It’s never too soon to start reading to your baby or toddler. If you have spent time reading to your children, you have already experienced the fun and joy your child gets from hearing a good book.
Prepare Young Children for School Success
Your child gets bonding time from being close, which is only the start. Children love the familiarity of favorite stories and guessing what’s going to happen next. They also have fun participating in page turning, naming letters and exploring pictures. These activities will actually contribute to your child’s school success.
For success in school, many tasks depend on a child’s ability to read and comprehend instructions. Starting on this important skill early will teach your child to love reading and that it is not difficult.
Be Your Child’s First Teacher
At an early age, start a routine of reading to your child if you hope to have strong readers when they begin school. Teachers aren’t the only ones to develop literacy skills.
Age appropriate books for your baby or toddler can speed the process. As they learn, you can progress to the next level. Smaller babies enjoy learning colors and objects, and toddlers seem anxious to learn letters and numbers. Characters and a story line become more important as they progress past these stages of reading.
A routine is important and gives your child something to anticipate, when it comes to reading or story time. A familiar space and routine will also help them look forward to reading as a special event, even if it is part of a bedtime routine. You can still make it special by letting your child pick the story, but you need to budget reading time because it will teach them to set aside a certain amount of time for reading.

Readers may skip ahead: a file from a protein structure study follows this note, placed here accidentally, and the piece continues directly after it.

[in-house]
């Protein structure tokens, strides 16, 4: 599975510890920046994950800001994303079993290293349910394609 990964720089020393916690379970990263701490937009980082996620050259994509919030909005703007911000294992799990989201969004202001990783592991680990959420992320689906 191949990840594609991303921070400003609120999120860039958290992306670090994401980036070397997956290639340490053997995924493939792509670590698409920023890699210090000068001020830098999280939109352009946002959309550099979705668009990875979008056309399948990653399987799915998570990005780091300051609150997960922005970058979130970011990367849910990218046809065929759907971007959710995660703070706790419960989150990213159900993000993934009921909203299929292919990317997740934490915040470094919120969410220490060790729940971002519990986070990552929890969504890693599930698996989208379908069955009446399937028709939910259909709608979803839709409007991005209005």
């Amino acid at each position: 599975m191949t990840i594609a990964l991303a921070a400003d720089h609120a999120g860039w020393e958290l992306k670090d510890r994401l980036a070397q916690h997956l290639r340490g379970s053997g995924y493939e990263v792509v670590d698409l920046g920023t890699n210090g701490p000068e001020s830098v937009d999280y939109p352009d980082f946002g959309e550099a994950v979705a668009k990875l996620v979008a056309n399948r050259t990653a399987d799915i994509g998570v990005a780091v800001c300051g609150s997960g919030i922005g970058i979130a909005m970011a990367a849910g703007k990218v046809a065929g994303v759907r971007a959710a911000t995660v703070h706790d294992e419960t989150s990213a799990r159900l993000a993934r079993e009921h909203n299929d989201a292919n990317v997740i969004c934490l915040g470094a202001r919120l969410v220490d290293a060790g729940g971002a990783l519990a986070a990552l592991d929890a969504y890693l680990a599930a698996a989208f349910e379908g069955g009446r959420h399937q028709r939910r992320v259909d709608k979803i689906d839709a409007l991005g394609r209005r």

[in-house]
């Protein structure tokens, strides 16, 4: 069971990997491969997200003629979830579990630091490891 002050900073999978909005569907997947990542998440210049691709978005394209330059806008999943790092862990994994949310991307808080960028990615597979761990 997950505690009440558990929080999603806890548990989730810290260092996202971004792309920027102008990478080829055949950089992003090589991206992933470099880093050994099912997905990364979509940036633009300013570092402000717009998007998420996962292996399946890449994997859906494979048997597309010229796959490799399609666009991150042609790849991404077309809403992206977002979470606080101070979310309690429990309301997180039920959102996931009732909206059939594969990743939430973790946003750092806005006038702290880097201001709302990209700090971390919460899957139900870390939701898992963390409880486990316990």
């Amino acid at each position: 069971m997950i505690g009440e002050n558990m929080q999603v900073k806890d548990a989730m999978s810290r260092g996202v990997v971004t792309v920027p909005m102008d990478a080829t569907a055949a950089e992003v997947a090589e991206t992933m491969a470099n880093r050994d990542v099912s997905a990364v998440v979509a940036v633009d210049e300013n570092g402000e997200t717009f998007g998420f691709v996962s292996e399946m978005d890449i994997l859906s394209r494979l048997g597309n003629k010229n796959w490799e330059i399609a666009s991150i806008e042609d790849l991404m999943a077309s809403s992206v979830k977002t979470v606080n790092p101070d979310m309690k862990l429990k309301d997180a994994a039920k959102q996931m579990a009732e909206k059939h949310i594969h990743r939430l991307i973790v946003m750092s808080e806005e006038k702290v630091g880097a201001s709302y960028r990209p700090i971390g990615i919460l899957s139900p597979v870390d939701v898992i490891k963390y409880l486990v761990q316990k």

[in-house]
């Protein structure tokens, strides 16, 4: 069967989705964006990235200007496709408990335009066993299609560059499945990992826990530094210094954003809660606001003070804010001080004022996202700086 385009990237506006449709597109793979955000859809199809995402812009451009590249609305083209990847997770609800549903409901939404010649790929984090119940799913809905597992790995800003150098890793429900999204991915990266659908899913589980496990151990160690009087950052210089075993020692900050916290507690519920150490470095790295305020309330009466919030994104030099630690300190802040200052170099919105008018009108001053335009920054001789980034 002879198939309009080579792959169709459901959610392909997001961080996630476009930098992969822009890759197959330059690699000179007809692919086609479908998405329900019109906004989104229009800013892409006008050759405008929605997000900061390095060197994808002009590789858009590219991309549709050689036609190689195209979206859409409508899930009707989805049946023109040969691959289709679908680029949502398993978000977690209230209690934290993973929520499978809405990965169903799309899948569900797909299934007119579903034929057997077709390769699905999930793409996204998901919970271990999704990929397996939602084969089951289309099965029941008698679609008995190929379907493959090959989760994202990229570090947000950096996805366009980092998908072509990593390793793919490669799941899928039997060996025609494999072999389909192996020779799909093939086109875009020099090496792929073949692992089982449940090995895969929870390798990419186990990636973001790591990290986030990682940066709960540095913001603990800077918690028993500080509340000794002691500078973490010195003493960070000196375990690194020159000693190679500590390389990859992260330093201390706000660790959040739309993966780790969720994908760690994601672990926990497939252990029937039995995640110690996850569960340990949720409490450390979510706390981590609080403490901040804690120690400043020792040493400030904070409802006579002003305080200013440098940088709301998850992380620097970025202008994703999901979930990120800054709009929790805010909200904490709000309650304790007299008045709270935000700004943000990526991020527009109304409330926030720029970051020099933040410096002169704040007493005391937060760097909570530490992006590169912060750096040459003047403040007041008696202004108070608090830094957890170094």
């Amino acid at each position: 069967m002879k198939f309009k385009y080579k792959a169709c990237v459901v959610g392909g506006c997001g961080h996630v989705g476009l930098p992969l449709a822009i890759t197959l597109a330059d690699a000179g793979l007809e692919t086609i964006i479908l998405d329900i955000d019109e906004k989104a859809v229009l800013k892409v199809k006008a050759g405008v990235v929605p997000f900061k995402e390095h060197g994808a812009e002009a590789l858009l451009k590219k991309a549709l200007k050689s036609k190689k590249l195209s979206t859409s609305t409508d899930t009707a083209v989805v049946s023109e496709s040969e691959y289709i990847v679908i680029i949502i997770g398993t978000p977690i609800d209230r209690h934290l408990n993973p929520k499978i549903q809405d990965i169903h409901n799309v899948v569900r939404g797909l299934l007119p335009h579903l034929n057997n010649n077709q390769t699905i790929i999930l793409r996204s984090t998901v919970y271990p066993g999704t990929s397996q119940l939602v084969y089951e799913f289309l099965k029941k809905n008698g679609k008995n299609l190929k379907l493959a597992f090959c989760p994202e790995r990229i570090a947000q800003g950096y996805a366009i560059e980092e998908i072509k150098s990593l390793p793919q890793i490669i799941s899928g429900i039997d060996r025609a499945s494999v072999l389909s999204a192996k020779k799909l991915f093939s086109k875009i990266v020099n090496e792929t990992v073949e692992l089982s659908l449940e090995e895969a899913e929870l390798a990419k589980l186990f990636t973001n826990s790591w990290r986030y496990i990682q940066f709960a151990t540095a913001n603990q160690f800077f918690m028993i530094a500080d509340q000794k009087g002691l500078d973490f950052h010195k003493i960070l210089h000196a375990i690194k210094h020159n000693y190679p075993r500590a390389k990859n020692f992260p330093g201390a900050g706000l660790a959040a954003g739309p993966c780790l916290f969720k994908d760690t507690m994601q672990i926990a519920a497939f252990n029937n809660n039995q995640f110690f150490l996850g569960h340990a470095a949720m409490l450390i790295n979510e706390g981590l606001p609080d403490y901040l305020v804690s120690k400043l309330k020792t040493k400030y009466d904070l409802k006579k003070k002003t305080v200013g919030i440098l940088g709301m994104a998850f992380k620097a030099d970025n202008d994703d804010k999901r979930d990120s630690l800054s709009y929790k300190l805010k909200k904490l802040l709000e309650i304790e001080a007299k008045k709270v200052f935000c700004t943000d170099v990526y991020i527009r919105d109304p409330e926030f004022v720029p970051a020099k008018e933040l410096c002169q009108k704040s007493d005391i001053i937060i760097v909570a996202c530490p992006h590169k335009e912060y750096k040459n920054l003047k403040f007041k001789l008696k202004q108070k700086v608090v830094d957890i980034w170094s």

Reading every day is something your child will look forward to, and you can let them participate by turning the page or pointing to the animals as you read about them. You will need to take turns if you have more than one child, and it teaches the children to share by playing games such as finding certain letters, and talking about the story.
A trip to the zoo is a good field trip after you have read books about animals to them and helps them relate a book to real life. You can also have them point out shapes, words or other things when you make daily trips to the store or a field trip to a place you have read to them about.
Some of the Other Benefits of Reading
Books are wonderful for teaching children new things. New experiences, such as starting school or a trip to the dentist, can be scary for a child. Reading a book that tells how another child has dealt with it will make it manageable for your child and will help them put words to their fears.
Reading to your child is just as important as your child seeing you read. If it has been a while since you have read to your child, you should start as soon as possible. You need to allow your child to see you reading, so pick out a book on the next trip to the library that interests you, besides the ones your child picks out.
Reading with your child teaches more than the function of reading, it creates a bond that will last a lifetime and prepares your child for reading in school. Learning the skill early is a good way to give a child a strong start in life.